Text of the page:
DIVORCE: ‘BAD’ husband who made advances on bridesmaid must forfeit half of joint estate, judge rules

Pretoria – A husband who started his married life by making sexual advances to one of the bridesmaids on their wedding day – his wife’s cousin – and continued on this path during their 12-year marriage got a rude awakening when the court ruled he forfeit half of their joint estate.

“It strikes me to be exceedingly unfair that the defendant (husband), having shown no regard for his role as husband and father, and having made no contribution of any kind to the common home, neither financially nor emotionally, should benefit from the plaintiff’s (wife) work. Consequently, the claim for forfeiture should succeed,” Gauteng High Court, Pretoria Judge Jan Swanepoel ruled.

The parties were married in April 2011 in terms of the accrual system by virtue of an ante-nuptial contract in which their respective estates were valued at nil rand at the time.

The wife became a successful businesswoman and built their joint estate over the years. The husband appeared to have done nothing and mostly embarrassed and disappointed his wife.

He turned to court for a divorce order, coupled with an order that he not forfeit his half on their joint estate.

In the opening remark of his judgment, Judge Swanepoel said: “I daresay most marriages start off with the two partners believing they are in love and that they will be together forever.

“That may have been the future the plaintiff envisaged on her wedding day, but it was most certainly not what the defendant had in mind.”

The court heard the wife successfully operated a close corporation, for which the husband worked for a brief period before he was fired for misconduct.

“The plaintiff and defendant did not exactly have the same hopes and dreams on their wedding day,” the judge said in referring to the sexual advances made to the bridesmaid.

While the husband was employed in another province for four years subsequent to their marriage, the couple agreed he would return to their marital home at weekends.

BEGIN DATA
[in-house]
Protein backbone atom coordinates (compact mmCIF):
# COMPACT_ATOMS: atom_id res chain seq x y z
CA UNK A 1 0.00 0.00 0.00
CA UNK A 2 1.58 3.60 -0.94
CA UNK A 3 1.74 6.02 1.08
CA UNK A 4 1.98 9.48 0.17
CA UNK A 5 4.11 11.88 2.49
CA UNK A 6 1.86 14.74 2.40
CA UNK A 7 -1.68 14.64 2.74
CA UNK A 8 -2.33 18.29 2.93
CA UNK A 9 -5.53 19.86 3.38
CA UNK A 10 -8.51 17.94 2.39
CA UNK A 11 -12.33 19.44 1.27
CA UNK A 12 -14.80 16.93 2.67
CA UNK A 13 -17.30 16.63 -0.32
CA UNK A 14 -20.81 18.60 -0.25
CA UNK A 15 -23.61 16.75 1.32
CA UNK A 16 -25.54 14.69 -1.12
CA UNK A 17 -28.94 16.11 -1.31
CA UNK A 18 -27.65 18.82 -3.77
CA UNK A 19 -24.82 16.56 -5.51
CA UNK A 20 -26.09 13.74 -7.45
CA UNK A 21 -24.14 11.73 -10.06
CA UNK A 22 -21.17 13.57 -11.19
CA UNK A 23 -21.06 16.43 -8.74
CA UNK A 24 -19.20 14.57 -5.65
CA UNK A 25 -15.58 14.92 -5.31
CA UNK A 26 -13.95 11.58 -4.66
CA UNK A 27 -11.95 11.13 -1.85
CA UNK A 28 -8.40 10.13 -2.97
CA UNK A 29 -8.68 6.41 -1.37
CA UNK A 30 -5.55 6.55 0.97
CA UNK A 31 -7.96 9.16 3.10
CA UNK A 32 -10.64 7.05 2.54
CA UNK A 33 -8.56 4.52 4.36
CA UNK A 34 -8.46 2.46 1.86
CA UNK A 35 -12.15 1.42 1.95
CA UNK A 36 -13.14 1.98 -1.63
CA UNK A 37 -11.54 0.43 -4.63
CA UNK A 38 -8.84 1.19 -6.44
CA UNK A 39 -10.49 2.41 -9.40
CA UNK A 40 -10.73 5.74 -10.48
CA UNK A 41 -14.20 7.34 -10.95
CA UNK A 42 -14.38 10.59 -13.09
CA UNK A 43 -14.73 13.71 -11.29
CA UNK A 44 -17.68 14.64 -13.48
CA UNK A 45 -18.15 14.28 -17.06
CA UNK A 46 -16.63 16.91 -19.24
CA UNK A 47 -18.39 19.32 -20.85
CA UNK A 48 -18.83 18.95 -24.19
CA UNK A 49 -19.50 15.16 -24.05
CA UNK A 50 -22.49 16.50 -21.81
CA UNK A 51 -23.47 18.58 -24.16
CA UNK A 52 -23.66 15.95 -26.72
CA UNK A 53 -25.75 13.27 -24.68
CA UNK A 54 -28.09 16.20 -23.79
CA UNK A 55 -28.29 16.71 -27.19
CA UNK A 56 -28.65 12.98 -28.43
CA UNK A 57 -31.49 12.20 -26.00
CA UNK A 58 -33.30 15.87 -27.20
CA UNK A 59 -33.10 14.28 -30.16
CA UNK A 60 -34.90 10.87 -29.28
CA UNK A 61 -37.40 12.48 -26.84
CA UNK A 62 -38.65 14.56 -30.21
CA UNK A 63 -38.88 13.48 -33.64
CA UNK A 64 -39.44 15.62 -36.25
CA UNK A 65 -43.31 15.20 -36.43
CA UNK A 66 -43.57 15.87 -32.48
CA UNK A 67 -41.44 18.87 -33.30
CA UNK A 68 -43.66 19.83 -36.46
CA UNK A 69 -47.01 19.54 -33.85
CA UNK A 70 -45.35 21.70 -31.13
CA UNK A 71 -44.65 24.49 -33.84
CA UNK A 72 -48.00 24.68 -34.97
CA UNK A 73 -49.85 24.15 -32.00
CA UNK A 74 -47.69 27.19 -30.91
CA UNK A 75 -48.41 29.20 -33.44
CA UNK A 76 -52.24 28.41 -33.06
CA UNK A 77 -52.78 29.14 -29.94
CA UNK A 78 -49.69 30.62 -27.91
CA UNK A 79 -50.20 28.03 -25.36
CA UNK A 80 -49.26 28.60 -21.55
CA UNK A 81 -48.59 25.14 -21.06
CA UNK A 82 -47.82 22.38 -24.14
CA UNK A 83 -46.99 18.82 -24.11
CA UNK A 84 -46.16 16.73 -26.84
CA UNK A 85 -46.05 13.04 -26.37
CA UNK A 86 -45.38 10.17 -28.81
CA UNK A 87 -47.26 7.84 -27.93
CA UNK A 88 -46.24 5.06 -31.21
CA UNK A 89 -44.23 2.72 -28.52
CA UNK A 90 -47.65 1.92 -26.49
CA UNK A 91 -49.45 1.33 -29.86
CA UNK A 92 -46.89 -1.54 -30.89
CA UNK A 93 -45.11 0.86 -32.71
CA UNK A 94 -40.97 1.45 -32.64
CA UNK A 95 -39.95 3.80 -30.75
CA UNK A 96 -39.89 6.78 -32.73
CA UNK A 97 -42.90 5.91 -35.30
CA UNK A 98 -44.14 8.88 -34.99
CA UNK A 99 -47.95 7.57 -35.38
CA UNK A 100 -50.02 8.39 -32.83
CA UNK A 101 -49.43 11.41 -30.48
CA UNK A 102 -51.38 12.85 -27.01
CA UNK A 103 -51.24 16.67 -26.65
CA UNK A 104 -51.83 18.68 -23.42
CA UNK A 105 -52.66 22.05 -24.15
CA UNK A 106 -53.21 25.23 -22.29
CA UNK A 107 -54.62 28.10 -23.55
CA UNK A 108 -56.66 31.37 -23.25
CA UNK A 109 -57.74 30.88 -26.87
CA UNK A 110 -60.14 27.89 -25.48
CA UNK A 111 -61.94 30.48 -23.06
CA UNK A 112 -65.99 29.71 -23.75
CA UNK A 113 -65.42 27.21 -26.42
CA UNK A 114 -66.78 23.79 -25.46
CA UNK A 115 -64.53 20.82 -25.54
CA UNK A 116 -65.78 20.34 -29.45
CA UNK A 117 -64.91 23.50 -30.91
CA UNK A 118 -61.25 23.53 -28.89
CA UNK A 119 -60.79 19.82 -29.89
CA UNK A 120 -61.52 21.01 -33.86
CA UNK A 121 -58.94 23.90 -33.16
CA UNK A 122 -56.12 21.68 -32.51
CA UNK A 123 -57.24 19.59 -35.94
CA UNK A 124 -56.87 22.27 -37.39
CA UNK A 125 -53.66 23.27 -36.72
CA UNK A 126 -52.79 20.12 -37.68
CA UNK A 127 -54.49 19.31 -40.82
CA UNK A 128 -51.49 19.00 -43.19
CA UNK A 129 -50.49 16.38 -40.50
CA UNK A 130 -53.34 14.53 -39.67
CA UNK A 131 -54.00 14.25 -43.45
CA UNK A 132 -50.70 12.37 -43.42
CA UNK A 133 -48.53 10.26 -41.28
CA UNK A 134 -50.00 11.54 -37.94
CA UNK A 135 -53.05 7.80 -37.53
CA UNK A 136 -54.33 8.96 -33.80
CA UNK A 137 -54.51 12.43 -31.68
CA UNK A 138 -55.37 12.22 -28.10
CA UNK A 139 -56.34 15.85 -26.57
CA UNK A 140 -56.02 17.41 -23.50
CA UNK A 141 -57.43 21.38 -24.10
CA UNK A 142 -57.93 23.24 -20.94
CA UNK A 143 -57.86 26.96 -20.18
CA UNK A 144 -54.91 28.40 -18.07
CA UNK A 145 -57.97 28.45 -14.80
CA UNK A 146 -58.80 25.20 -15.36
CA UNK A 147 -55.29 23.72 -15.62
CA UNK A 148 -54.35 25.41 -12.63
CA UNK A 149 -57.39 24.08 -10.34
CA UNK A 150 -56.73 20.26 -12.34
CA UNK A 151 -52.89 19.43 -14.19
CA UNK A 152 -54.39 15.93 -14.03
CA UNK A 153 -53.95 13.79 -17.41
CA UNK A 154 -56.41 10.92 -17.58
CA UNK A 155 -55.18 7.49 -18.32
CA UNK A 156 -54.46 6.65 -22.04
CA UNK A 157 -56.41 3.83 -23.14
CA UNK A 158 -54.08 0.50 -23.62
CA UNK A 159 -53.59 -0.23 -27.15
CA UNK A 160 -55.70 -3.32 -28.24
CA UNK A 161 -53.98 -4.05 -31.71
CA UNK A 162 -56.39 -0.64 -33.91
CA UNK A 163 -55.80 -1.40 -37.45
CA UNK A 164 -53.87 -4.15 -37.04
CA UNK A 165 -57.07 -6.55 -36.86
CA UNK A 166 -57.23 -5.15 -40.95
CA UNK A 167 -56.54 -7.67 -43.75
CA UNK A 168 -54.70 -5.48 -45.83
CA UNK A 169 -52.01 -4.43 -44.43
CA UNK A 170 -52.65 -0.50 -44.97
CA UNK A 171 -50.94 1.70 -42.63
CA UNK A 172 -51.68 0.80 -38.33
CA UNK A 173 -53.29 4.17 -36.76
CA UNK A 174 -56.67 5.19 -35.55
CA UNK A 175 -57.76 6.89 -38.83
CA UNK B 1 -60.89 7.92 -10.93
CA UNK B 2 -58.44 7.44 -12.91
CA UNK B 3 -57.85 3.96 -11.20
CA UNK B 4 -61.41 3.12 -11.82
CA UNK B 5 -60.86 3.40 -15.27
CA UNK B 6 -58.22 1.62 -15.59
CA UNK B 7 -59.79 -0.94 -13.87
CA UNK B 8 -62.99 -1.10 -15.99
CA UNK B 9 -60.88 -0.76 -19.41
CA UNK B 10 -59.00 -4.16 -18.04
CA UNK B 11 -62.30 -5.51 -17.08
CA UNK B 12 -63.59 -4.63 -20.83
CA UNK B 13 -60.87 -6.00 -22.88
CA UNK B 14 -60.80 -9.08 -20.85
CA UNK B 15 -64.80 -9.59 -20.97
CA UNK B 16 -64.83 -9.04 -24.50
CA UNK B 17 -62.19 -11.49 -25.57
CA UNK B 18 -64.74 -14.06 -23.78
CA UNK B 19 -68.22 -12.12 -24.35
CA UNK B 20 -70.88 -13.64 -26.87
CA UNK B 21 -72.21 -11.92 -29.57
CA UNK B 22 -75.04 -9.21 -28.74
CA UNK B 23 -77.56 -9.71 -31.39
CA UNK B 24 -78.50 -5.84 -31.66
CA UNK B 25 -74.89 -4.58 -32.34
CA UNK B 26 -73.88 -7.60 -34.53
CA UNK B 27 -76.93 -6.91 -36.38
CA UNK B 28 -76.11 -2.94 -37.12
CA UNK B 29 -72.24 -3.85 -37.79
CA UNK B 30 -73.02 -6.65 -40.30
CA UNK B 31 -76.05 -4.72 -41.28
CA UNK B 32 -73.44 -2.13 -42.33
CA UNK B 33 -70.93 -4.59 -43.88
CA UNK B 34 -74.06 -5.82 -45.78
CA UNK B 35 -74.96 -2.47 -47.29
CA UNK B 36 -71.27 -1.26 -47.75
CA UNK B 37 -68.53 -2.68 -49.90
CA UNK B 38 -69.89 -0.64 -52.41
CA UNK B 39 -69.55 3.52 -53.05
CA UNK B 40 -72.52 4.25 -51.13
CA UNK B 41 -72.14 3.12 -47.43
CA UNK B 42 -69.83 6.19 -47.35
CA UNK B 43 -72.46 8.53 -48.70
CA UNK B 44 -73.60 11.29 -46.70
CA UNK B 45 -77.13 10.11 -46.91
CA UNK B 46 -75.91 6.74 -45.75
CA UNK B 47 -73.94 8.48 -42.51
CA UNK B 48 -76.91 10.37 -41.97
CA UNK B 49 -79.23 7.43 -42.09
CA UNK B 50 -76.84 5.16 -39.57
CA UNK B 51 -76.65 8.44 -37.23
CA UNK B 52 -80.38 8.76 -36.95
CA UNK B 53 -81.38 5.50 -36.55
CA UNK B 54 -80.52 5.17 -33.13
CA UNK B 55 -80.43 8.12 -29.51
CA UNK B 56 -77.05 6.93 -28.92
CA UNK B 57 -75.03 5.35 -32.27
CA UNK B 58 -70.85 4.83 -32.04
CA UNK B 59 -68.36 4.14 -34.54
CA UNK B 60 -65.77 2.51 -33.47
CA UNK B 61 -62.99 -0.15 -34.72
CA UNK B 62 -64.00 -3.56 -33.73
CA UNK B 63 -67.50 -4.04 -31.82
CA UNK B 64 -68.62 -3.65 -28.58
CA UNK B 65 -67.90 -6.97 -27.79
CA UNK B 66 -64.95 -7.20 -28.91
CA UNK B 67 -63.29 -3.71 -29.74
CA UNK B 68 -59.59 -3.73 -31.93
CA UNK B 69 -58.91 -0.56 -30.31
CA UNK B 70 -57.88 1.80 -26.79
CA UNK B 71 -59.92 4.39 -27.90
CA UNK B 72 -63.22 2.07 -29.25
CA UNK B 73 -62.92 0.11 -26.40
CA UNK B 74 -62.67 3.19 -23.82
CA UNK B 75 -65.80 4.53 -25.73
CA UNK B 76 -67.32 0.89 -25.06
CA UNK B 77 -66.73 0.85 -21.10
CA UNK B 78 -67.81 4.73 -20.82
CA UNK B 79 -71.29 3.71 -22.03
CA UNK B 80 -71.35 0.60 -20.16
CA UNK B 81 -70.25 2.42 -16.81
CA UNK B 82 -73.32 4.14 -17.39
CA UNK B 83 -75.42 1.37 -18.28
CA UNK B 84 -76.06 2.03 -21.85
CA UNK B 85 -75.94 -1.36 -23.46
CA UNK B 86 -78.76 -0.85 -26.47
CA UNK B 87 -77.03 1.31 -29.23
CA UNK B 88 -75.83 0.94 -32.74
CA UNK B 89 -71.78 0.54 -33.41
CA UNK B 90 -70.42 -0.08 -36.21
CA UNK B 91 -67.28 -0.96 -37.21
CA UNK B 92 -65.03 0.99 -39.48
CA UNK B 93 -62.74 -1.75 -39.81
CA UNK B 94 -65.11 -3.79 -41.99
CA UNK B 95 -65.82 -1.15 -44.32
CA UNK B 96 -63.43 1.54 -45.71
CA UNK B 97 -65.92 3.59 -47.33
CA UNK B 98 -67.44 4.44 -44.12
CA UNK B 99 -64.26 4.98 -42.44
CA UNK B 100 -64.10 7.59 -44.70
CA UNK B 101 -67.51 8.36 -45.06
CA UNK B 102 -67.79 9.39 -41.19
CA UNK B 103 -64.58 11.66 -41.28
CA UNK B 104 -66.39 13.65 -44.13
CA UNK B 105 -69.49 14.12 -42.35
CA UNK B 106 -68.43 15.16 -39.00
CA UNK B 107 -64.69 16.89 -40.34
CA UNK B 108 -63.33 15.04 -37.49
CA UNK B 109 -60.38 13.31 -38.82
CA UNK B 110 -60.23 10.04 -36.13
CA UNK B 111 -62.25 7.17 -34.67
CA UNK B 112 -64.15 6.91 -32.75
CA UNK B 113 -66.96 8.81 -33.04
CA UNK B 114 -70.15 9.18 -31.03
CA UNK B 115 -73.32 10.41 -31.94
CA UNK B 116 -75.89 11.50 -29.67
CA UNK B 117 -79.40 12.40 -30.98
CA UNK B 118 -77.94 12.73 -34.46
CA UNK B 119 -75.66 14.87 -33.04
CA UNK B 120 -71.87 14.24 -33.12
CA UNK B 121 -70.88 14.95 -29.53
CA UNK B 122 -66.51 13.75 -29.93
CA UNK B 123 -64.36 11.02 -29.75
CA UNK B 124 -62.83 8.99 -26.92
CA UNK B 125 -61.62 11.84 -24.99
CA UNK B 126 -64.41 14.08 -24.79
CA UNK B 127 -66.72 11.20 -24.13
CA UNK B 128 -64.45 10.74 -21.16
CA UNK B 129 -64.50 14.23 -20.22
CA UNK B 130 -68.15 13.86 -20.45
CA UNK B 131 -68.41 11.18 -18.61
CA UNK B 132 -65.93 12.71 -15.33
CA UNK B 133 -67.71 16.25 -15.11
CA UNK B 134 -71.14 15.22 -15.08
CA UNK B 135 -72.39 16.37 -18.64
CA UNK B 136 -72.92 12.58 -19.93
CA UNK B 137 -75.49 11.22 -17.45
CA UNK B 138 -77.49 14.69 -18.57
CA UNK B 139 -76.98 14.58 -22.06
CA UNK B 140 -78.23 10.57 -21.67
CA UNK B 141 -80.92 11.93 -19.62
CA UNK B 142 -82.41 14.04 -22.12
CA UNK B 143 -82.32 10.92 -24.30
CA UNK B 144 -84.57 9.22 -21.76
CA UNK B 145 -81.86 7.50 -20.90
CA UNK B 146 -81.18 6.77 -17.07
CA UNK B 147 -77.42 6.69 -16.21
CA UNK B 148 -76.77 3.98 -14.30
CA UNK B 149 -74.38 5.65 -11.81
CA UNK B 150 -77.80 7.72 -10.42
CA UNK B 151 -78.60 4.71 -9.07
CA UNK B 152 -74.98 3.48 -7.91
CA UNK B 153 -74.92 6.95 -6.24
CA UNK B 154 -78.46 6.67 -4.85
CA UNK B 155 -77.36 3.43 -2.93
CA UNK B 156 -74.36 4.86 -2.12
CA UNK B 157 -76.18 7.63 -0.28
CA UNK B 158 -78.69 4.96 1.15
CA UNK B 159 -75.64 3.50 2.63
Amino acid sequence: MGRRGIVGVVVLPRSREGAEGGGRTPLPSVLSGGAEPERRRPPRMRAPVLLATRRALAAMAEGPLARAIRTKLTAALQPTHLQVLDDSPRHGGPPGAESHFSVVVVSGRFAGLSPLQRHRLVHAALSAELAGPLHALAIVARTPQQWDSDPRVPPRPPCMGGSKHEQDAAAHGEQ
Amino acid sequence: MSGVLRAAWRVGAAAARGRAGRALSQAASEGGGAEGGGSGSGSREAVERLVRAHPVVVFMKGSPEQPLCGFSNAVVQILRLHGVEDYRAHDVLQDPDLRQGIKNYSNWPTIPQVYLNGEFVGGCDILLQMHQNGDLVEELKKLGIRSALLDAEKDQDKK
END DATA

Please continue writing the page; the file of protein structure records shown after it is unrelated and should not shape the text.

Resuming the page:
Those weekends became less frequent as the husband would spend his time with his biker friends. The entire burden of financially maintaining the household fell on the wife, with the husband not making any contribution.

Two years after placing the wedding ring on his wife’s finger, the husband was involved in an extramarital relationship with a family friend, who was also married. He was also involved in relationships with two other women and later with a fourth person, also a family friend who was engaged to be married to another family friend.

The husband, who worked for a mine before he joined his wife’s business, received R275 000 from the mine when he lost his job – money his family never saw. He refused to say what he had done with the money.

When he was rendered unemployed, and his wife allowed him to work for her business, the husband kept on demanding salary increases.

“None of the defendant’s income was used to support his family. He would go on weekend getaways with girlfriends, and he maintained a girlfriend in an apartment in Durban.”

The judge also noted that during his employment with the corporation, the husband engaged in affairs with four staff members. “One can imagine the plaintiff’s hurt and embarrassment. No doubt, people must have known of the defendant’s affairs, and the plaintiff must have felt very belittled.”

The last straw for the wife was when the husband exhorted her for money – she fired him.

The judge said not satisfied with merely being unfaithful and dishonest, he also set up his own companies to try to compete with the wife’s corporation while he was still in its employ.

The judge said if the husband were to receive half of the assets his wife had built, he would benefit from the marriage. “The marriage (on the face of it) lasted 12 years. But in truth, it lasted only a short while. The defendant was living as if he were a bachelor. He did not contribute to the common home financially, emotionally, or in any other manner.”

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